The lived experience of COVID-19 forcibly returns us to our bodies. This essay uses this (for most, sudden) return to embodiment to consider how our senses, as well as our “sense” of space, have been reoriented by this pandemic. It turns to certain strands within feminist philosophy that have questioned the privileged place vision has been accorded in the history of Western thought, as well as to mid-twentieth century phenomenologist Maurice Merleau-Ponty’s aim to rediscover the world of perception by philosophically centring the body, as touchstones to put forth a phenomenology of contagion. Contagion makes us confront our phenomenological and embodied experience of tactility. This focus on tactility undermines the philosophical hierarchy of the senses that accords sight as the most “noble” of the senses in Western canonical thought. While COVID-19 results in us rediscovering our bodies through touch in a moment of fear and panic, this essay considers how this rediscovery may be harnessed for different, possibly more just, futures.
Contāgiōn-em: A touching, contact, contagion.
Con- together + tangĕre to touch.
—Oxford English Dictionary (2020)
Contagion: A Topology of Touch
During the month of March 2020, Steven Soderbergh’s Contagion (2011)—a nine-year-old film—began to top charts on various on-demand streaming services, including WarnerBros, Amazon Prime Video, and iTunes (Sperling 2020). This spike in viewing, in turn, generated articles assessing the scientific accuracy of MEV-1, a fictional recombinant paramyxovirus of pig and bat RNA genomes that causes twenty-six million across the globe (Jaber 2020; Kitz 2020).Footnote 1 In their analysis of Contagion, Dixon and Jones argue that the film offers us the philosophical tools to theorize space through touch, or “a tactile topology” (Dixon and Jones 2015, 223). Soderbergh centres tactility to convey the threat of contagion. In the film’s first four minutes, the tactile topologies of infected bodies take centre stage. The first scene is a black screen that is permeated with a wet cough in a public place as we hear people speaking in the distance.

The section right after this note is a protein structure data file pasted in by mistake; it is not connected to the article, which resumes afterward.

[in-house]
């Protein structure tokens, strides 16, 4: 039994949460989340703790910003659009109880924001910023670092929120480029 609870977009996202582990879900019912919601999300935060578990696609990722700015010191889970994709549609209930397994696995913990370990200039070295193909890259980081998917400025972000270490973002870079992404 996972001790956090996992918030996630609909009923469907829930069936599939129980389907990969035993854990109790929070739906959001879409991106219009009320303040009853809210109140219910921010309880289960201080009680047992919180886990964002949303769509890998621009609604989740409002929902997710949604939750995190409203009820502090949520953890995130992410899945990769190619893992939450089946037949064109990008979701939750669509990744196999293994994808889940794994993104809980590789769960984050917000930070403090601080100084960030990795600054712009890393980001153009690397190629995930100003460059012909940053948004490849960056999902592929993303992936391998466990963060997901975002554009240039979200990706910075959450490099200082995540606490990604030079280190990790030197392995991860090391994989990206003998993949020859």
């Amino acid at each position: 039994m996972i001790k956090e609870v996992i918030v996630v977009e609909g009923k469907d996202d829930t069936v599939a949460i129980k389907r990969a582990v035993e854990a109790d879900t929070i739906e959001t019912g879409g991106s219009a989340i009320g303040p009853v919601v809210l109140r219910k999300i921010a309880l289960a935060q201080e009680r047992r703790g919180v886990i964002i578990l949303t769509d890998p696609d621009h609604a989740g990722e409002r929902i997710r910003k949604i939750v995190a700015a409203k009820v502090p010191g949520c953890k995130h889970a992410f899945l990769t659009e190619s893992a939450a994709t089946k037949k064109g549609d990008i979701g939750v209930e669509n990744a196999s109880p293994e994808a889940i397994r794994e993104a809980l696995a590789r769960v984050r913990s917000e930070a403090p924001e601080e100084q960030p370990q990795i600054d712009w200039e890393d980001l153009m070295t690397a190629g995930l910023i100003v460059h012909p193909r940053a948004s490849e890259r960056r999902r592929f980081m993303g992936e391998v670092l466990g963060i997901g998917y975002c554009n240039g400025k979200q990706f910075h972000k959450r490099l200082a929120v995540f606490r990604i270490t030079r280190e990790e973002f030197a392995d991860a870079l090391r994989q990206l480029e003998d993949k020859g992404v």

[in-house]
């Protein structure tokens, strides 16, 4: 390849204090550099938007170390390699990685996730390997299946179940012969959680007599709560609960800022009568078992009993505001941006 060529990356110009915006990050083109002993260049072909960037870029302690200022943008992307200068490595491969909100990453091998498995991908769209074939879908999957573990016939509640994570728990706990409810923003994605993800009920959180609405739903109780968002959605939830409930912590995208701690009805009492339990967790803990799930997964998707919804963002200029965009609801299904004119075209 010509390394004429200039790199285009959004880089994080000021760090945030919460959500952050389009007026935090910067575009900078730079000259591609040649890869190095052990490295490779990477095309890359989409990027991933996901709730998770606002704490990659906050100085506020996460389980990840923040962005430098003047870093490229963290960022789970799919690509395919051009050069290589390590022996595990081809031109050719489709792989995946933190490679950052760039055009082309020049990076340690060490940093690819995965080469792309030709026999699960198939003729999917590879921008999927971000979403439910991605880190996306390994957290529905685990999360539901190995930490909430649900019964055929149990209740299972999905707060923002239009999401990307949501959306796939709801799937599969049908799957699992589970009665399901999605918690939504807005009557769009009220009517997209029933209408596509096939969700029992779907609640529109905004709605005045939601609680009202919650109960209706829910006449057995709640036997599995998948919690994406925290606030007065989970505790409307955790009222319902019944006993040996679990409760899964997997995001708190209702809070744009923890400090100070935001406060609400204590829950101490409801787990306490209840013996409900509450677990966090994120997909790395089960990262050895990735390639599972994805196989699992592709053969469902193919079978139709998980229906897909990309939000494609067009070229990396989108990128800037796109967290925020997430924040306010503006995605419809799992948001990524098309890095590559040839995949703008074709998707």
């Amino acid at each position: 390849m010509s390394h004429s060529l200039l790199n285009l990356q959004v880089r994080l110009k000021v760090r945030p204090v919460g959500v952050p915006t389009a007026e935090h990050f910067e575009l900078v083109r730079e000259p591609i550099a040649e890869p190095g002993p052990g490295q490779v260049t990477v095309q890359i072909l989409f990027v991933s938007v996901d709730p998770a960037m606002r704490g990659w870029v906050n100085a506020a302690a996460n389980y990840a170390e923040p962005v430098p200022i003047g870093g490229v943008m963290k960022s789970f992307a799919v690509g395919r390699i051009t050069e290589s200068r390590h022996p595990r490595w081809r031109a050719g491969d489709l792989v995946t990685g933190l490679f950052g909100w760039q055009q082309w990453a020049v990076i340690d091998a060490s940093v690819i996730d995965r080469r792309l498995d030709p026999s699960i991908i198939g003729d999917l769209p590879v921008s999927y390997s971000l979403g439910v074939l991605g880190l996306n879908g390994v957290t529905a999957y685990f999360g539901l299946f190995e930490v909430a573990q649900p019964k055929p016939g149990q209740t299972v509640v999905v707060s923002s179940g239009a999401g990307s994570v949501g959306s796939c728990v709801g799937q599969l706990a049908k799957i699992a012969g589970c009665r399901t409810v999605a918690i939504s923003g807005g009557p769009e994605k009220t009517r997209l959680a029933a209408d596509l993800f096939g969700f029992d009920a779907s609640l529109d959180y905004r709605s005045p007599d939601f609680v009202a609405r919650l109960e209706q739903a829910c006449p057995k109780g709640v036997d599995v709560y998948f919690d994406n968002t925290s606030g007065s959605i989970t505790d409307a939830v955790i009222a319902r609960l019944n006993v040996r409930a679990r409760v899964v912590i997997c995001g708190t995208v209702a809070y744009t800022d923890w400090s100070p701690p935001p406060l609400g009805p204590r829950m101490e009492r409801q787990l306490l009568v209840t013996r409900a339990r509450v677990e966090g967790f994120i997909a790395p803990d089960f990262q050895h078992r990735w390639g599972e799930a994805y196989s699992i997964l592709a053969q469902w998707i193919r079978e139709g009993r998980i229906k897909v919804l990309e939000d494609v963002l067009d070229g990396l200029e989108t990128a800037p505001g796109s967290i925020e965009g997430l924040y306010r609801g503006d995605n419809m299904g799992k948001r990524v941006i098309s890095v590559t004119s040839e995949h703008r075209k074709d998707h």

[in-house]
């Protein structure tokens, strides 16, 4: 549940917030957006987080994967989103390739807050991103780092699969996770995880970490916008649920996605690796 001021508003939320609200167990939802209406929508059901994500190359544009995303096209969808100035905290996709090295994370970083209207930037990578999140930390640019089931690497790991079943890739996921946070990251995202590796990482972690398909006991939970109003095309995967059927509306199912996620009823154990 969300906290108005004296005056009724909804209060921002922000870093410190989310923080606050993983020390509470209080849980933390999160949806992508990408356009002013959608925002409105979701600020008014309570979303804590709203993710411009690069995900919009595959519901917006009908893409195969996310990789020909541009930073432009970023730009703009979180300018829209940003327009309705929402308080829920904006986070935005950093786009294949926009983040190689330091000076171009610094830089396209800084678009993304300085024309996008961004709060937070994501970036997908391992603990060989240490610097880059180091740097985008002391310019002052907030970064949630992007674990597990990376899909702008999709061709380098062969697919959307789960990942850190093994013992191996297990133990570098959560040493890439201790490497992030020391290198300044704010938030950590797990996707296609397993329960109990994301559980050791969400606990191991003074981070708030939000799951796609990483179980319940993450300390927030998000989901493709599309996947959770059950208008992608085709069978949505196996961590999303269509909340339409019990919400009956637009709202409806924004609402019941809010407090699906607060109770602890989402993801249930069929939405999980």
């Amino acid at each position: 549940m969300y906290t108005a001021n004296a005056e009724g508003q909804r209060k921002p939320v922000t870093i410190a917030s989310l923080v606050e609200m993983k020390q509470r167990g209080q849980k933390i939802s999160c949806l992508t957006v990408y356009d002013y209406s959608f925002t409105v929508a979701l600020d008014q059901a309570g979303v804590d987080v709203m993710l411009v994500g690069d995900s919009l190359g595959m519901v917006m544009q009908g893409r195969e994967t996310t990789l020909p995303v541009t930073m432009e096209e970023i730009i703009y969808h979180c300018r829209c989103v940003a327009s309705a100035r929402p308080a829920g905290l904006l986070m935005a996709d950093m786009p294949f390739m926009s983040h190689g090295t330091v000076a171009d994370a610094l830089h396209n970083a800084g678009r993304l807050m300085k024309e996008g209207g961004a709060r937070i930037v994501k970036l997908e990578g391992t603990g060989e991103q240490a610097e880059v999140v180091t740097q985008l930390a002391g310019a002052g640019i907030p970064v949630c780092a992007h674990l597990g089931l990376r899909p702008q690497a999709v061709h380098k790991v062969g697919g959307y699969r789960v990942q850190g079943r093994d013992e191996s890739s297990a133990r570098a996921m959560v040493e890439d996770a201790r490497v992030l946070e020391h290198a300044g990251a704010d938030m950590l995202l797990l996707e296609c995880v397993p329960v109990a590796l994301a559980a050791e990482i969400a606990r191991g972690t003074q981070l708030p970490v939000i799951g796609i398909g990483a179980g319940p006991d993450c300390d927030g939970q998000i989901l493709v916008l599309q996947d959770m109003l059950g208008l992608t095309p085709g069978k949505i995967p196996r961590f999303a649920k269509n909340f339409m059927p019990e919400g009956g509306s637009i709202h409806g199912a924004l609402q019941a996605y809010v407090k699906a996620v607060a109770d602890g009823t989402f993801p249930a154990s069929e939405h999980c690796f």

We shortly learn who is coughing: Gwyneth Paltrow, sitting at a bar in a Chicago airport, enjoying a beer and grazing from a bowl of communal nuts. She already looks unwell, her skin pale and clammy, and her nose slightly red. After ending a phone call with an old flame she had a sexual liaison with just a few hours ago, she hands the bartender her card to pay for her drink. This cues the film’s soundtrack, ushering in a high-pitched suspense-inducing siren. As soon as the bartender swipes Paltrow’s card and uses the touchscreen to finalize her order, a fast-paced electronic score begins, mirroring the tempo of MEV quickly spreading across the globe as the scene cuts from Kowloon, Hong Kong, to London and Minneapolis, all in the first four minutes of the film. Each time a city is introduced, its population size is noted, which represents the number of bodies at risk of being infected in each metropolitan hub. As people visibly become ill and swiftly die from MEV-1, the camera makes it a point to linger on what these sick bodies touch: public transportation surfaces, elevator buttons, office work documents, taxis and cars, bus and airplane bathroom handles, and drinking glasses, as well as who they are physically near and touch: their loved ones, neighbors in a cramped elevator, fellow public transit passengers, and coworkers. MEV-1’s movements in Contagion call attention to tactility and the relationality of touch as it traverses species, populations, and surfaces, cutting across the boundaries of nation-states. In our contemporary globalized world, the movement of viruses is inevitable. Their movement cannot be completely controlled, though it can be massively contained. Contagion reminds us that the global is local just as much as the local is global, and it makes the local global through its cinematic focus on touch. In doing so, the film visually brings attention to tactile topologies of contagion. This attention to tactility returns us to our bodies.